When it comes to pickup trucks, these models prove that, on some occasions, bigger isn’t always better — even in Texas
CASEY WILLIAMS | Auto Reviewer
I love cute little cowboys, all dressed up in their western wear for a night at the club. They buy their perfect little boots, perfectly matched to their belts, boleros, and chaps. Of course, they have a hat on their salon locks. Like adorable Trace on Bravo’s Flipping Out, they are almost too cute to do real work, even if they look hot in their tight pants and rippling shirts. If a boy has to have a truck, these look as beautiful as your favorite club queen, but can do marginally more work than a picky boy’s apprentice.
For children of the ’80s, Toyota’s compact pickup still rules the cool — mostly because of its starring role in Back to the Future. Toyota’s Tacoma, the direct descendent of Marty’s fly ride, is one of the best. It comes in enough cab configurations to please quick change artists on America’s Got Talent and projects power from an available 236-HP V6 engine, AWD and a locking rear differential.
A sci-fi electronics barrage that would have stunned Wild West quick shooters includes hill start control, descent control and electronic stability programming. X-Runner models, like a packhorse come thoroughbred, can grip almost a full G in the curves and trot from 0–60 mph in less than seven seconds. Properly equipped, Tacoma can tow up to 6,500 pounds — plenty for a couple of jet skis or your momma’s wardrobe.
If your next truck must last forever, experience the original object of Biff’s labor and affection. Pick a color you like because it as durable as the day is long. Just $16,365 will roll one out the saloon doors in high style.
If John Wayne had a scout troop, he might salute the Nissan Frontier like a Rockwell painting. It is ready to haul camping gear with enough space to stuff in three tenderfoots. Modern style sets it apart while the base cloth interior works just fine. While inside, everybody will appreciate freeze-my-nubbins-air-conditioning, roast-your- chestnuts-heating and dual glove boxes sized like saddlebags.
Moving the tough pickup through rough and ramble, is an available 4.0-liter V6 engine that generates 261-HP. A 152-HP 2.5-liter four-cylinder engine conserves hops for fuel economy ratings of 19/23-MPG. Four-wheel-drive models include a shift-on-the-fly system to engage all hooves. Hill Descent Control repels drivers down inclines; Hill Start Assist lets you release the brake and not roll back for up to two seconds while you move your foot to the throttle — just enough time to make a clean lunge at run-away steers or quick-turning Tacomas. That’s a lot of mule for $17,540.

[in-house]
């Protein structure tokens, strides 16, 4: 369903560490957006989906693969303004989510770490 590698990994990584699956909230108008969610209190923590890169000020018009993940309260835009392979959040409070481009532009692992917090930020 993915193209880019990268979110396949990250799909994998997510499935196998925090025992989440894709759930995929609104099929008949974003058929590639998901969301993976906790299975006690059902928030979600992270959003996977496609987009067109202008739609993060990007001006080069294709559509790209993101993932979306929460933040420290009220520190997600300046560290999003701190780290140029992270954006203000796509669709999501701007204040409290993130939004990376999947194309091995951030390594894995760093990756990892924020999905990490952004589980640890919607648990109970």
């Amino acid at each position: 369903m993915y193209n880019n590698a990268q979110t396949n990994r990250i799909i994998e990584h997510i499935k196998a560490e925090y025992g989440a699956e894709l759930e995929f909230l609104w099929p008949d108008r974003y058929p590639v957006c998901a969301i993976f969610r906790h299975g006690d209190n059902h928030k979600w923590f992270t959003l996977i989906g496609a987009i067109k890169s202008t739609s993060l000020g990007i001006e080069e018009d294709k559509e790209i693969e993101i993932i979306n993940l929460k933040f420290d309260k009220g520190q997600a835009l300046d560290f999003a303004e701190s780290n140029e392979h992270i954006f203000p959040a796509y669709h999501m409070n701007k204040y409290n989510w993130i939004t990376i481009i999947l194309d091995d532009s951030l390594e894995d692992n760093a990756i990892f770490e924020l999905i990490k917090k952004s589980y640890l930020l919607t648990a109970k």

Chevy Colorado/GMC Canyon
Their names sound like wild open adventure, but these similar trucks range from hard working ranch hands to low-riding satin cowpokes. The former takes mulch, sod or anything you need to haul with stout four-wheel-drive while the latter is low-slung and otherwise modified to look right at home on dance row with its bed stuffed full of go-go boys.
Equipped with a four-cylinder engine, these trucks achieve up to 18/25-MPG city/hwy. Most come with the mid-grade 242-HP five-cylinder engine. An available 5.3-liter 300-HP V8 is the best choice if you want to do real work or make a quick gallop away from stoplights. Strong bodies and sure traction would be great companions in any bunkhouse. To keep these petite cowboys in the rodeo, GM needs to prime the pump and birth out a couple of new ones. Until then, a base price of $16,985 is easy to chow.
Ford’s Ranger, while prettied and buffed over the years, rides on a chassis that has been around since Chevy built Chevettes, making it old enough to have sired the latest crop of worker bees. Ranger is available in Regular Cab and SuperCab bodies. Base models are driven by a 143-HP four-cylinder engine; select the 207-HP V6 for more serious bench pressing. The stiff suspension sometimes bucks like Biff’s convertible under a load of manure, but there is no questioning the Ranger’s work ethic.
Ranger is kept current with updated exterior trim and wheels that shine this stone. Interiors are equipped with an iPod jack and Sirius Satellite Radio. Simple controls and durable materials stay true to the truck’s main mission of moving people and stuff over sometimes rough terrain. Its longevity speaks camp tales, but it is starting to look like a curvy mare compared to the younger studs on the ranch. A base price of $17,820 provides enough upside to slam some chrome shoes, body graphics, and bedliner on this cowboy to make him glow under any lights.
Whether you think they are petite cowboys or just the Four Amigos, these compact trucks provide all of the high-hoofed abilities that most city slickers really need with a sense of style that doesn’t make them a social outcast in the Oak Room. If cute little Trace doesn’t get flipped in West Hollywood, he would look suave driving one of these slick shoots.
This article appeared in Dallas Voice’s DRIVE! Supplement November 5, 2010.